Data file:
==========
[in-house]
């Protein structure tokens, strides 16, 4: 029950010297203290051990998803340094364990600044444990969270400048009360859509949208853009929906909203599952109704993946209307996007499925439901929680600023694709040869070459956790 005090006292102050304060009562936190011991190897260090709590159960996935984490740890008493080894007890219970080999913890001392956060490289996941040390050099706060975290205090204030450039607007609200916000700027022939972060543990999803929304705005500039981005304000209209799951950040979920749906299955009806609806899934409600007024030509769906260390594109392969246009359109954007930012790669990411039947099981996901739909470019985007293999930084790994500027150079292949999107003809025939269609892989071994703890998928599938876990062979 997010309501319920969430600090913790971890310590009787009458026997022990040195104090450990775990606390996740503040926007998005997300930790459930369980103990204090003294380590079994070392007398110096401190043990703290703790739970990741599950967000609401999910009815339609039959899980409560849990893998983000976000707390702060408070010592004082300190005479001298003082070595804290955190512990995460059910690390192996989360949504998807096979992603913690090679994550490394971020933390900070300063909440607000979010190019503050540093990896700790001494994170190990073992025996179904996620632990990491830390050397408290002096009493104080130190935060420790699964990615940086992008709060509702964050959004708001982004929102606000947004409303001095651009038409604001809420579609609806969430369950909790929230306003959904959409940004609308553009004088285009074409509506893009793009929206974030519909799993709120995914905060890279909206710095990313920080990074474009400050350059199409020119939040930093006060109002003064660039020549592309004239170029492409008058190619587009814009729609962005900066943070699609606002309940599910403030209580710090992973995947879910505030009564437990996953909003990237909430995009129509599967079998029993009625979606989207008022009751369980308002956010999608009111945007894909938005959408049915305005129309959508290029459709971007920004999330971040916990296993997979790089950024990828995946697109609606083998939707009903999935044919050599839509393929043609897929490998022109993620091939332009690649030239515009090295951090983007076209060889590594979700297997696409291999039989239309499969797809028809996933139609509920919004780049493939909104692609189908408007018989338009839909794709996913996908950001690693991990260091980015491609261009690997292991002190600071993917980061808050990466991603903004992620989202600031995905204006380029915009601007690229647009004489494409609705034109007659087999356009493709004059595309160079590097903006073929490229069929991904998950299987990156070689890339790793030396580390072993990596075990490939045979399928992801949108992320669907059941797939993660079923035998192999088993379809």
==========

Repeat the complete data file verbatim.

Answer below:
[in-house]
């Protein structure tokens, strides 16, 4: 029950010297203290051990998803340094364990600044444990969270400048009360859509949208853009929906909203599952109704993946209307996007499925439901929680600023694709040869070459956790 005090006292102050304060009562936190011991190897260090709590159960996935984490740890008493080894007890219970080999913890001392956060490289996941040390050099706060975290205090204030450039607007609200916000700027022939972060543990999803929304705005500039981005304000209209799951950040979920749906299955009806609806899934409600007024030509769906260390594109392969246009359109954007930012790669990411039947099981996901739909470019985007293999930084790994500027150079292949999107003809025939269609892989071994703890998928599938876990062979 997010309501319920969430600090913790971890310590009787009458026997022990040195104090450990775990606390996740503040926007998005997300930790459930369980103990204090003294380590079994070392007398110096401190043990703290703790739970990741599950967000609401999910009815339609039959899980409560849990893998983000976000707390702060408070010592004082300190005479001298003082070595804290955190512990995460059910690390192996989360949504998807096979992603913690090679994550490394971020933390900070300063909440607000979010190019503050540093990896700790001494994170190990073992025996179904996620632990990491830390050397408290002096009493104080130190935060420790699964990615940086992008709060509702964050959004708001982004929102606000947004409303001095651009038409604001809420579609609806969430369950909790929230306003959904959409940004609308553009004088285009074409509506893009793009929206974030519909799993709120995914905060890279909206710095990313920080990074474009400050350059199409020119939040930093006060109002003064660039020549592309004239170029492409008058190619587009814009729609962005900066943070699609606002309940599910403030209580710090992973995947879910505030009564437990996953909003990237909430995009129509599967079998029993009625979606989207008022009751369980308002956010999608009111945007894909938005959408049915305005129309959508290029459709971007920004999330971040916990296993997979790089950024990828995946697109609606083998939707009903999935044919050599839509393929043609897929490998022109993620091939332009690649030239515009090295951090983007076209060889590594979700297997696409291999039989239309499969797809028809996933139609509920919004780049493939909104692609189908408007018989338009839909794709996913996908950001690693991990260091980015491609261009690997292991002190600071993917980061808050990466991603903004992620989202600031995905204006380029915009601007690229647009004489494409609705034109007659087999356009493709004059595309160079590097903006073929490229069929991904998950299987990156070689890339790793030396580390072993990596075990490939045979399928992801949108992320669907059941797939993660079923035998192999088993379809």